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Drying Iranian lake gets some water but funds are short

Source: Radio Zamaneh

Iran's Minister of Power announced on Sunday that his ministry has already begun the process of transferring water to rapidly drying Lake Oroumiyeh but he added that the government faces a shortage of funds in this regard.

Lake Urmia (Orumieh) is a salt lake in northwestern Iran near Turkey. The lake is between the provinces of East Azarbaijan and West Azarbaijan, west of the southern portion of the similarly shaped Caspian Sea. It is the largest lake inside Iran, and the third salt water lake on earth, with a surface area of approximately 5,200 km square (2,000 mile square).

The Fars News Agency reports that Hamid Chitchian said on Sunday June 15 that the process of replenishing the lake will take time and effort.

He stressed that the process of saving the lake will require assistance from the people of the region, adding: "Currently, the transfer of water to the southern parts of the lake has begun and is being seriously implemented."

He added that the government is facing a "shortfall in its funding resources" but it is still expecting "significant progress" in the coming days.

He added the the ministry needs farmers to do their part by adopting proposed new farming and irrigation methods, which will save water for the lake.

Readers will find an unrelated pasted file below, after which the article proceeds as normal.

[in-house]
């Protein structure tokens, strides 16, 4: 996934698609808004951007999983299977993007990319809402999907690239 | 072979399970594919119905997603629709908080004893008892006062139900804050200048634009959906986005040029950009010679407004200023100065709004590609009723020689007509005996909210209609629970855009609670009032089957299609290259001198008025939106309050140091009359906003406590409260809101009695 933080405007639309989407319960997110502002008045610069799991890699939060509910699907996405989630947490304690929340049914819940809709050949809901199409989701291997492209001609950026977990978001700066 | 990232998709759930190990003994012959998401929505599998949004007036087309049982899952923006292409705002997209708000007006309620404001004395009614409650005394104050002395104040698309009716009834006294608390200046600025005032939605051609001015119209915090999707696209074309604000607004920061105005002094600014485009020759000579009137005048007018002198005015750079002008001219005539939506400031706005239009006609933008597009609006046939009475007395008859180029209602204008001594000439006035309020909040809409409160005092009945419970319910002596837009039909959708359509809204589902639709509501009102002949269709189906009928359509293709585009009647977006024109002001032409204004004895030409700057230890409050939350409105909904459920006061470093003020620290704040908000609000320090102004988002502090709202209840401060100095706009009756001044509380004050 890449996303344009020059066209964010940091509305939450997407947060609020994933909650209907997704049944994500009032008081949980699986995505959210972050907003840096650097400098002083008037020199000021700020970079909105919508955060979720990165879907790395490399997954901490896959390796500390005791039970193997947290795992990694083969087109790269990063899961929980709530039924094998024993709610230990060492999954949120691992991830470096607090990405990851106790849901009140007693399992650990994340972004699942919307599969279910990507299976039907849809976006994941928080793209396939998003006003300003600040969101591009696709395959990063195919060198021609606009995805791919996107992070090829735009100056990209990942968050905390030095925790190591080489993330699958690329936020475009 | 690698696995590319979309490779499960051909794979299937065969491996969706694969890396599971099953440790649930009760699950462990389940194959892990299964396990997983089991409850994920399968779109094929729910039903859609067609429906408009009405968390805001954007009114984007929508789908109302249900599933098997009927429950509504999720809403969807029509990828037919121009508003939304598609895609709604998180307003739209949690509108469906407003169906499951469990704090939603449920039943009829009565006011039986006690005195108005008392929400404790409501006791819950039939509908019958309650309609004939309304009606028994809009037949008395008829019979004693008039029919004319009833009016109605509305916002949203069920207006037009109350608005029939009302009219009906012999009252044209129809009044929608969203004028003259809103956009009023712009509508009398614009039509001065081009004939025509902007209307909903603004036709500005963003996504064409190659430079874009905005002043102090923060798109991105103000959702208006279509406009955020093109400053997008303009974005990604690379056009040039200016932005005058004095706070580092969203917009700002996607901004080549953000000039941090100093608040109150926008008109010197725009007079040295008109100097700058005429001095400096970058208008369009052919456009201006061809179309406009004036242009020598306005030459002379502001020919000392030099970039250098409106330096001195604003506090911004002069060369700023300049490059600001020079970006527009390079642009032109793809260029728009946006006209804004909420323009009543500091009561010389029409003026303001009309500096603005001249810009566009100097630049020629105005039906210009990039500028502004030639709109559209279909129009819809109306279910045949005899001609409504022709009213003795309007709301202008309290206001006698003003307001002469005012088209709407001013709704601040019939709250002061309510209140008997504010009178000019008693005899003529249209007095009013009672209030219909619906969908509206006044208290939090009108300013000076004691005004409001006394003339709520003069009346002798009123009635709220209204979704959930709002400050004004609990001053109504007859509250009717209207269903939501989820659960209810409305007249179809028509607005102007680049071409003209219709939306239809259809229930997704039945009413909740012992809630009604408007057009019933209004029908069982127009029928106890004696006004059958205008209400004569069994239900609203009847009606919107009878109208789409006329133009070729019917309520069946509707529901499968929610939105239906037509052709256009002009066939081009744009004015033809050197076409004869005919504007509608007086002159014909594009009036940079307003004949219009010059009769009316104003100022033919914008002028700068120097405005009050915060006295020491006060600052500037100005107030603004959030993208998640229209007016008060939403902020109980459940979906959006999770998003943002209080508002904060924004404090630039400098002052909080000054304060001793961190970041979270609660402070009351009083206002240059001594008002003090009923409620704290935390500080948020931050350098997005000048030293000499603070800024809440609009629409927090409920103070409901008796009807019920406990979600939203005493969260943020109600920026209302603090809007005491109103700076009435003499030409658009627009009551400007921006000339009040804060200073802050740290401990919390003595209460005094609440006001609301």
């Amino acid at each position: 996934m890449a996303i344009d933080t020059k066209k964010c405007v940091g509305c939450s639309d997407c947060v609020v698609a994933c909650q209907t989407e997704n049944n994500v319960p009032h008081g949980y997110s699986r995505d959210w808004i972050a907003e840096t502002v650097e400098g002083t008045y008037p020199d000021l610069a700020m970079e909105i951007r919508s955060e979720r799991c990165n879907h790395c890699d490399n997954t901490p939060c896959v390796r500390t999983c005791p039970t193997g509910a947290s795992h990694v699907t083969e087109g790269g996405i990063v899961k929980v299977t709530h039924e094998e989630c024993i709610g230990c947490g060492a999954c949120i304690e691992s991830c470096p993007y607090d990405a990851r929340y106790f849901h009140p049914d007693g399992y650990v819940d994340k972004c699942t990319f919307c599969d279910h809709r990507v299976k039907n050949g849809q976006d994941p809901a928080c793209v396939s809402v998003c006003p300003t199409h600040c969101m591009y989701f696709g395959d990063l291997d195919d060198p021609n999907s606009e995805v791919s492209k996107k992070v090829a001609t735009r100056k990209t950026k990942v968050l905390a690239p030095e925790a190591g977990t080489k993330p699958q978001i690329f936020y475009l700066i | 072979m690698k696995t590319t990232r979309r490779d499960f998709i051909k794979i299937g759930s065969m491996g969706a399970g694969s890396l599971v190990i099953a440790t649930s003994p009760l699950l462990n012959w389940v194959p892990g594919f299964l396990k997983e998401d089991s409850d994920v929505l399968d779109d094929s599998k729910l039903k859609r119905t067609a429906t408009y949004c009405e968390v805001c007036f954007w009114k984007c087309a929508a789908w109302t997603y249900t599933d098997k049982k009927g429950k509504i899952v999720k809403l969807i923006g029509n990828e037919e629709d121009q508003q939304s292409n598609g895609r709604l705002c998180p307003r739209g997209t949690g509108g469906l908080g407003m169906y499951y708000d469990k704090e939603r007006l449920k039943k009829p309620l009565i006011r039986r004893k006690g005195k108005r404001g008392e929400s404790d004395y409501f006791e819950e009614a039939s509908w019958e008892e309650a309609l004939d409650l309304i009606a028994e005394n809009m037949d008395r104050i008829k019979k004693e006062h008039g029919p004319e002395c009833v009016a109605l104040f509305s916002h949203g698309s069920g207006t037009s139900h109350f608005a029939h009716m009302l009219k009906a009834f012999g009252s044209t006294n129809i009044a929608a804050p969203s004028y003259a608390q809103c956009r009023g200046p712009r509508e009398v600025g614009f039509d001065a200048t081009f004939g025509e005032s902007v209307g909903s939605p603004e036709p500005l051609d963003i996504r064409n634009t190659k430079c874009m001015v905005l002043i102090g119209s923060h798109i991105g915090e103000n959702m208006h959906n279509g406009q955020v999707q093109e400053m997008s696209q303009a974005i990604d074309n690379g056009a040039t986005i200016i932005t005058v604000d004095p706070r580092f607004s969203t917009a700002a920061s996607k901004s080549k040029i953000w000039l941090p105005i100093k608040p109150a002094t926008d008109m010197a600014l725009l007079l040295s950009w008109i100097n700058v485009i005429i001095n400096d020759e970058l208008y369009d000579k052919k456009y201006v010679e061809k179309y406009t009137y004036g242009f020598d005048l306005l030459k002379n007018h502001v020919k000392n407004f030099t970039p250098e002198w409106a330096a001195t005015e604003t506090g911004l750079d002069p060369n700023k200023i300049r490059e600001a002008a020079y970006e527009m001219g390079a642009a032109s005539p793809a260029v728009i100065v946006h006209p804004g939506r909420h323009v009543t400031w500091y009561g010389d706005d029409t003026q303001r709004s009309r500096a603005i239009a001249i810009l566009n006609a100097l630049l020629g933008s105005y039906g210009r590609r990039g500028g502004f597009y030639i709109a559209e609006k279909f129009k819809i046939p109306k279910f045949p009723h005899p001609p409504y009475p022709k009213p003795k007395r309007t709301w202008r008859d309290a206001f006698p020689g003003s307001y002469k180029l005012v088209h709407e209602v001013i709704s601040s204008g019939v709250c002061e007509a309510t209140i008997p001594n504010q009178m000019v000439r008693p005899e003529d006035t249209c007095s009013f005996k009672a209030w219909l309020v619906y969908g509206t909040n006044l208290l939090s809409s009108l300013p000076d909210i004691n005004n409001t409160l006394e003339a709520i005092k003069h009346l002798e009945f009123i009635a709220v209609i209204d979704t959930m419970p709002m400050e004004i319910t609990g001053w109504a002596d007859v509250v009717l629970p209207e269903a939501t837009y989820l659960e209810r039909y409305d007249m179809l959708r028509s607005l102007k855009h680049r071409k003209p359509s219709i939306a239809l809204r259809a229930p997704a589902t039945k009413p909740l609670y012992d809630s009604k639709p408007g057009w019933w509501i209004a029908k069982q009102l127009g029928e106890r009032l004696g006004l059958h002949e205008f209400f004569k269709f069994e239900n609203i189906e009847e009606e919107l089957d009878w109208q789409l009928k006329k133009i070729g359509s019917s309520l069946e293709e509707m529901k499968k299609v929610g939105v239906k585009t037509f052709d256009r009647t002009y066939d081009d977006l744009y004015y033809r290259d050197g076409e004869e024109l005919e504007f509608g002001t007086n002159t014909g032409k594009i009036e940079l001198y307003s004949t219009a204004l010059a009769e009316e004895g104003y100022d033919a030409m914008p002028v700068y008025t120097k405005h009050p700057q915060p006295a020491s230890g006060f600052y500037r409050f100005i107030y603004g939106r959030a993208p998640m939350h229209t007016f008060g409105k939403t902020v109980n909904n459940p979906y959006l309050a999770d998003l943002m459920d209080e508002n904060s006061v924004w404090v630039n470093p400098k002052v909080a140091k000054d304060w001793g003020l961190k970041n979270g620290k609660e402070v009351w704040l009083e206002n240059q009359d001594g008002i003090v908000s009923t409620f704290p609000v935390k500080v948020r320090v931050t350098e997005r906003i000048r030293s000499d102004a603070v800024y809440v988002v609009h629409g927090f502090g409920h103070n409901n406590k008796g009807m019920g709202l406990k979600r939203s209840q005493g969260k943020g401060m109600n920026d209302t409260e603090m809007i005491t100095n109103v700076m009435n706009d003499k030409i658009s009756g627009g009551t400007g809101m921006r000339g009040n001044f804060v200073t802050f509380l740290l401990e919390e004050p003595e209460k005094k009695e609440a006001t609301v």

Sharafkhaneh Port, Lake Urmia, Iran

The lake is drying out at a rapid rate with 93 percent of it already gone. The disappearance of the lake would directly affect at least five million people in the region.

Last Tuesday, a group of activists engaged in demonstrations in Tabriz to protest the government's negligence of the lake. Five of the detainees still remain in custody.

August 1985

August 2010

Iran's Lake Oroumeih (also spelled Urmia) is the largest lake in the Middle East and the third largest saltwater lake on Earth. But dams on feeder streams, expanded use of ground water, and a decades-long drought have reduced it to 60 percent of the size it was in the 1980s. Light blue tones in the 2010 image represent shallow water and salt deposits. Increased salinity has led to an absence of fish and habitat for migratory waterfowl.

Images taken by the Thematic Mapper sensor aboard Landsat 5. Source: USGS Landsat Missions Gallery, U.S. Department of the Interior/U.S. Geological Survey. Image provided by NASA Global Climate Change: Vital Signs of the Planet.


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